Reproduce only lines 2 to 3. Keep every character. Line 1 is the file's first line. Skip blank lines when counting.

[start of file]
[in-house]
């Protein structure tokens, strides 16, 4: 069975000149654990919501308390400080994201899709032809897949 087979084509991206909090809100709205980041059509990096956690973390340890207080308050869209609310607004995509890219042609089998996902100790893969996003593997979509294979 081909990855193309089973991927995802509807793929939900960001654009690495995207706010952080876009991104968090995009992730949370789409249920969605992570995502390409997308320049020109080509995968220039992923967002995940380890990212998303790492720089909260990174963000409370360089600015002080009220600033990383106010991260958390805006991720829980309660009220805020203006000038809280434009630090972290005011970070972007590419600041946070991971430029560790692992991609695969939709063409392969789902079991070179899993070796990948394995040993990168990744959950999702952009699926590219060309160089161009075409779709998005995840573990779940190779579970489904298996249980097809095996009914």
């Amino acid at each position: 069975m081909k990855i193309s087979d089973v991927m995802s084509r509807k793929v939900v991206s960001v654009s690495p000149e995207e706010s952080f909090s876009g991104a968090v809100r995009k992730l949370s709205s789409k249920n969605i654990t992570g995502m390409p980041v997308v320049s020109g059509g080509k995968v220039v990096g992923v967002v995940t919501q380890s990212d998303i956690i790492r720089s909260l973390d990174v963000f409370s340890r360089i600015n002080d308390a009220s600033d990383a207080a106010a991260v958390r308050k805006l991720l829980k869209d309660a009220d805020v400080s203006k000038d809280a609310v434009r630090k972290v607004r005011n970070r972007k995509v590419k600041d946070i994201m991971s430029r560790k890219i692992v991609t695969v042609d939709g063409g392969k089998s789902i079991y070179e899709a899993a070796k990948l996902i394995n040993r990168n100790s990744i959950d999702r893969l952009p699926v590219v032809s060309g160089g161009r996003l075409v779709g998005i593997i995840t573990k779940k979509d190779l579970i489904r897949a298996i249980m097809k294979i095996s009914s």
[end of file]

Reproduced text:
């Protein structure tokens, strides 16, 4: 069975000149654990919501308390400080994201899709032809897949 087979084509991206909090809100709205980041059509990096956690973390340890207080308050869209609310607004995509890219042609089998996902100790893969996003593997979509294979 081909990855193309089973991927995802509807793929939900960001654009690495995207706010952080876009991104968090995009992730949370789409249920969605992570995502390409997308320049020109080509995968220039992923967002995940380890990212998303790492720089909260990174963000409370360089600015002080009220600033990383106010991260958390805006991720829980309660009220805020203006000038809280434009630090972290005011970070972007590419600041946070991971430029560790692992991609695969939709063409392969789902079991070179899993070796990948394995040993990168990744959950999702952009699926590219060309160089161009075409779709998005995840573990779940190779579970489904298996249980097809095996009914």
């Amino acid at each position: 069975m081909k990855i193309s087979d089973v991927m995802s084509r509807k793929v939900v991206s960001v654009s690495p000149e995207e706010s952080f909090s876009g991104a968090v809100r995009k992730l949370s709205s789409k249920n969605i654990t992570g995502m390409p980041v997308v320049s020109g059509g080509k995968v220039v990096g992923v967002v995940t919501q380890s990212d998303i956690i790492r720089s909260l973390d990174v963000f409370s340890r360089i600015n002080d308390a009220s600033d990383a207080a106010a991260v958390r308050k805006l991720l829980k869209d309660a009220d805020v400080s203006k000038d809280a609310v434009r630090k972290v607004r005011n970070r972007k995509v590419k600041d946070i994201m991971s430029r560790k890219i692992v991609t695969v042609d939709g063409g392969k089998s789902i079991y070179e899709a899993a070796k990948l996902i394995n040993r990168n100790s990744i959950d999702r893969l952009p699926v590219v032809s060309g160089g161009r996003l075409v779709g998005i593997i995840t573990k779940k979509d190779l579970i489904r897949a298996i249980m097809k294979i095996s009914s």